Formatting 00:00 January 1 1900

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Formatting 00:00 January 1 1900

nino martinez wael
Hi 

Im having some issues doing this:

@Test
public void testJoda(){
DateTimeFormatter withPivotYear = DateTimeFormat.forPattern("HH:mm").withLocale(new Locale("da_DK"));
Calendar instance = Calendar.getInstance();
instance.set(1900, 0, 1, 0, 0,0);
Date dateModified=instance.getTime();
DateTime dt = new DateTime(dateModified);

String result=withPivotYear.print(dt);
Assert.assertTrue("00:00".equalsIgnoreCase(result));

}
the contents of dt becomes 1899-12-31T23:09:21.857+00:09:21 thus the result becomes 23:09, whats wrong?

--
Best regards / Med venlig hilsen 
Nino Martinez


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Re: Formatting 00:00 January 1 1900

jodastephen
On 17 April 2012 07:12, nino martinez wael <[hidden email]> wrote:

> @Test
> public void testJoda(){
> DateTimeFormatter withPivotYear =
> DateTimeFormat.forPattern("HH:mm").withLocale(new Locale("da_DK"));
> Calendar instance = Calendar.getInstance();
> instance.set(1900, 0, 1, 0, 0,0);
> Date dateModified=instance.getTime();
> DateTime dt = new DateTime(dateModified);
>
> String result=withPivotYear.print(dt);
> Assert.assertTrue("00:00".equalsIgnoreCase(result));
>
> }
> the contents of dt becomes 1899-12-31T23:09:21.857+00:09:21 thus the result
> becomes 23:09, whats wrong?

Every time you mix JDK classes and Joda-Time classes, this FAQ applies
http://joda-time.sourceforge.net/faq.html#wrongoffset

In your case, the 1900 date is probably before when daylight savings
started. For those dates, JodaTime uses LMT (Local Mean Time) when the
JDK uses the current fixed offset. This difference account for your
result.

Stephen

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Re: Formatting 00:00 January 1 1900

Steve Hathaway
In reply to this post by nino martinez wael
On 4/16/2012 11:12 PM, nino martinez wael wrote:
Hi 

Im having some issues doing this:

@Test
public void testJoda(){
DateTimeFormatter withPivotYear = DateTimeFormat.forPattern("HH:mm").withLocale(new Locale("da_DK"));
Calendar instance = Calendar.getInstance();
instance.set(1900, 0, 1, 0, 0,0);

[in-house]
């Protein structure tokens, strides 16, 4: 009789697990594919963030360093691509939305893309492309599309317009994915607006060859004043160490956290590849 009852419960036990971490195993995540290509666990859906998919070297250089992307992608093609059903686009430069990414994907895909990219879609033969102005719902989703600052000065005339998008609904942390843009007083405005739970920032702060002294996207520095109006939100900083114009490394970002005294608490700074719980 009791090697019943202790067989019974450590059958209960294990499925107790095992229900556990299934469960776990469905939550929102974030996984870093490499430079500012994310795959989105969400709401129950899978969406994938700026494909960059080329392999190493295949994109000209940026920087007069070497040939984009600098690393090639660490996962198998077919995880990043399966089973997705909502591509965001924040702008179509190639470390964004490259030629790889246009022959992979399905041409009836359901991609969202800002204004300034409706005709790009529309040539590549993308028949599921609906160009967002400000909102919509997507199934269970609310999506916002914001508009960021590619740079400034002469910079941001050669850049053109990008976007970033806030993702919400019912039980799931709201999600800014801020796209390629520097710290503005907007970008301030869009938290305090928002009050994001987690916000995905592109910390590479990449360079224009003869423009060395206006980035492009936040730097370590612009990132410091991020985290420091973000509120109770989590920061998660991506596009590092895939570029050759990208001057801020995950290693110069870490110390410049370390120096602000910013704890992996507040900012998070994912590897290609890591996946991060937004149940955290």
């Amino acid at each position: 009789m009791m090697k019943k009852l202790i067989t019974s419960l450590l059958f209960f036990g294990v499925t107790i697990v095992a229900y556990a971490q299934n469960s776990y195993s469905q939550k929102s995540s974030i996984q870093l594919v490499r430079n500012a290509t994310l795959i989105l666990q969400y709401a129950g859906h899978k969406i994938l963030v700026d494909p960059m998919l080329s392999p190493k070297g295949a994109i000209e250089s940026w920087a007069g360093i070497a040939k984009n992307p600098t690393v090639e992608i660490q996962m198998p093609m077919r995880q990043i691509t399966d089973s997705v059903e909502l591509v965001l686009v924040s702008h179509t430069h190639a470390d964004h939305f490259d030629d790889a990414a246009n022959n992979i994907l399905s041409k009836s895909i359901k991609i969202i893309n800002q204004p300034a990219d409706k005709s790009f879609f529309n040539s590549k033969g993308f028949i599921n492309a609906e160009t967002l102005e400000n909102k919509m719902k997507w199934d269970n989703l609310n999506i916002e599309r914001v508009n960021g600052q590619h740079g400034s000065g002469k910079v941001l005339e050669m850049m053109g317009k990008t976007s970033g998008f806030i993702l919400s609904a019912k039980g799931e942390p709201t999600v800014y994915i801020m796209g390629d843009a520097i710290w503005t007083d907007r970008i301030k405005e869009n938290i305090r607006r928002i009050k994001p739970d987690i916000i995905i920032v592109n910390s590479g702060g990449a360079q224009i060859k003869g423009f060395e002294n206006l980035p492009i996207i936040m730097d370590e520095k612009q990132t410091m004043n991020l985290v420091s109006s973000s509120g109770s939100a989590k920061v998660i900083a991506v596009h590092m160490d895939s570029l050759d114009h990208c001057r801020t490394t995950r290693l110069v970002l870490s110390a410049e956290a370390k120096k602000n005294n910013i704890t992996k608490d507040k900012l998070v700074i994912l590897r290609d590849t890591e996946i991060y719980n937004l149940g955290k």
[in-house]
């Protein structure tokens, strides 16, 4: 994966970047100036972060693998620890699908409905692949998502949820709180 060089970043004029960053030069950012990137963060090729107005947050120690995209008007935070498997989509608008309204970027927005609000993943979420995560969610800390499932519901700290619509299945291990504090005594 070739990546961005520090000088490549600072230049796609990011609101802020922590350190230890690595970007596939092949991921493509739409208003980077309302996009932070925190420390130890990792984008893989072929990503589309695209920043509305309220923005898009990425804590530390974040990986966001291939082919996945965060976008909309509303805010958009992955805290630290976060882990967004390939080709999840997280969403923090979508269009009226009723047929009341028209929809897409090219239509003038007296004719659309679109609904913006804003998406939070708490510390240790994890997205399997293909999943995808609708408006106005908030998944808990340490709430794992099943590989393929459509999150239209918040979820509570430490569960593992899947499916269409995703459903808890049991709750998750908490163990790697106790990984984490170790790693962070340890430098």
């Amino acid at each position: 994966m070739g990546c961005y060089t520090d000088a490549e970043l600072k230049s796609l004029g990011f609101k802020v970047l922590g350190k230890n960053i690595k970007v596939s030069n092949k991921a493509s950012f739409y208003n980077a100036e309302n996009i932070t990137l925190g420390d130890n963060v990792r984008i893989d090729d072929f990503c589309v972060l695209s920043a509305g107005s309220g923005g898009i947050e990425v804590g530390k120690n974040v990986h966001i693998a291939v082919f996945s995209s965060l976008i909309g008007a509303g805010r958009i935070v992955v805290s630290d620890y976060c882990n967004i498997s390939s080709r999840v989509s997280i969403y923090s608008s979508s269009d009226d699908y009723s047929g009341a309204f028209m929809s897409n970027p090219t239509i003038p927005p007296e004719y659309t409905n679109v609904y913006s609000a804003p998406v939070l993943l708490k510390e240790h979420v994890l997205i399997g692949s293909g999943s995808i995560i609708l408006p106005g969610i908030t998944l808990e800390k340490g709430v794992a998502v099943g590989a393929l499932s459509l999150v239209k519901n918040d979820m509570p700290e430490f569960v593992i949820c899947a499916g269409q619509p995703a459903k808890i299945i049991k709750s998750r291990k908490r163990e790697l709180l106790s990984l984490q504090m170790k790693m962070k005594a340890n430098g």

Date dateModified=instance.getTime();
DateTime dt = new DateTime(dateModified);

String result=withPivotYear.print(dt);
Assert.assertTrue("00:00".equalsIgnoreCase(result));

}
the contents of dt becomes 1899-12-31T23:09:21.857+00:09:21 thus the result becomes 23:09, whats wrong?

--
Best regards / Med venlig hilsen 
Nino Martinez



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Is January (month = 1 or 0)?
Is the local timezone: -01 hours?

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Re: Formatting 00:00 January 1 1900

jodastephen
On 17 April 2012 11:50, Steve Hathaway <[hidden email]> wrote:
> Is January (month = 1 or 0)?

January is 1, December is 12

> Is the local timezone: -01 hours?

The local time zone is whatever you're machine has.

System.out.println(TimeZone.getDefault());  // Java's time zone
System.out.println(DateTimeZone.getDefault());  // Joda's time zone

Both time-zone classes have methods to get the offset at a particular instant.

Stephen

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Re: Formatting 00:00 January 1 1900

nino martinez wael
But how do I fix it?


2012/4/17 Stephen Colebourne <[hidden email]>
On 17 April 2012 11:50, Steve Hathaway <[hidden email]> wrote:
> Is January (month = 1 or 0)?

January is 1, December is 12

> Is the local timezone: -01 hours?

The local time zone is whatever you're machine has.

System.out.println(TimeZone.getDefault());  // Java's time zone
System.out.println(DateTimeZone.getDefault());  // Joda's time zone

Both time-zone classes have methods to get the offset at a particular instant.

Stephen

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Best regards / Med venlig hilsen 
Nino Martinez


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